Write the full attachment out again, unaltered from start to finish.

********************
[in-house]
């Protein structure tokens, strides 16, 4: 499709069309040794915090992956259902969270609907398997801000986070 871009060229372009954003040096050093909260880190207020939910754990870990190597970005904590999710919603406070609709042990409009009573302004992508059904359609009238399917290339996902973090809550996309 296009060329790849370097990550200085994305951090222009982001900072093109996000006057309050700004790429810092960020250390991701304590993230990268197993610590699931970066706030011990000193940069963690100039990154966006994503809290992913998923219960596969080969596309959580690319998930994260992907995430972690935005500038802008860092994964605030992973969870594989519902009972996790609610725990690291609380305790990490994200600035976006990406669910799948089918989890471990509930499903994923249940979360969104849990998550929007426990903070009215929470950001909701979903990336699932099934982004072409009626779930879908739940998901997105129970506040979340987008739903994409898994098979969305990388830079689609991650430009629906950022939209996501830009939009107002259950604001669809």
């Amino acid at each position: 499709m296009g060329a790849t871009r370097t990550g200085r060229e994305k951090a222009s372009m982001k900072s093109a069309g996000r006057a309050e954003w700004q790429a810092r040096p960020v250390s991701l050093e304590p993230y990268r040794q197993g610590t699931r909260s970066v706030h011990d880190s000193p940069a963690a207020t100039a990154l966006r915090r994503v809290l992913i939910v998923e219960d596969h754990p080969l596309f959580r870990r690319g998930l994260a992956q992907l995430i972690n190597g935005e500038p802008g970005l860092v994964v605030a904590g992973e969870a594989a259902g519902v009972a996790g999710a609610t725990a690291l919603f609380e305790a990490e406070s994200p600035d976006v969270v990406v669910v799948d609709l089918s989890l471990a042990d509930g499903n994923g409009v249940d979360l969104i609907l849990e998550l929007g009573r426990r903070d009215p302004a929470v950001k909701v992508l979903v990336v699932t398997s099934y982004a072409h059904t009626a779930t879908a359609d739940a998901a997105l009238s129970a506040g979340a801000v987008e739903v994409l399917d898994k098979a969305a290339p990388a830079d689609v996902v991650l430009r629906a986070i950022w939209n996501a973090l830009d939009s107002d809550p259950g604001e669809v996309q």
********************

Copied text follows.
[in-house]
């Protein structure tokens, strides 16, 4: 499709069309040794915090992956259902969270609907398997801000986070 871009060229372009954003040096050093909260880190207020939910754990870990190597970005904590999710919603406070609709042990409009009573302004992508059904359609009238399917290339996902973090809550996309 296009060329790849370097990550200085994305951090222009982001900072093109996000006057309050700004790429810092960020250390991701304590993230990268197993610590699931970066706030011990000193940069963690100039990154966006994503809290992913998923219960596969080969596309959580690319998930994260992907995430972690935005500038802008860092994964605030992973969870594989519902009972996790609610725990690291609380305790990490994200600035976006990406669910799948089918989890471990509930499903994923249940979360969104849990998550929007426990903070009215929470950001909701979903990336699932099934982004072409009626779930879908739940998901997105129970506040979340987008739903994409898994098979969305990388830079689609991650430009629906950022939209996501830009939009107002259950604001669809």
């Amino acid at each position: 499709m296009g060329a790849t871009r370097t990550g200085r060229e994305k951090a222009s372009m982001k900072s093109a069309g996000r006057a309050e954003w700004q790429a810092r040096p960020v250390s991701l050093e304590p993230y990268r040794q197993g610590t699931r909260s970066v706030h011990d880190s000193p940069a963690a207020t100039a990154l966006r915090r994503v809290l992913i939910v998923e219960d596969h754990p080969l596309f959580r870990r690319g998930l994260a992956q992907l995430i972690n190597g935005e500038p802008g970005l860092v994964v605030a904590g992973e969870a594989a259902g519902v009972a996790g999710a609610t725990a690291l919603f609380e305790a990490e406070s994200p600035d976006v969270v990406v669910v799948d609709l089918s989890l471990a042990d509930g499903n994923g409009v249940d979360l969104i609907l849990e998550l929007g009573r426990r903070d009215p302004a929470v950001k909701v992508l979903v990336v699932t398997s099934y982004a072409h059904t009626a779930t879908a359609d739940a998901a997105l009238s129970a506040g979340a801000v987008e739903v994409l399917d898994k098979a969305a290339p990388a830079d689609v996902v991650l430009r629906a986070i950022w939209n996501a973090l830009d939009s107002d809550p259950g604001e669809v996309q």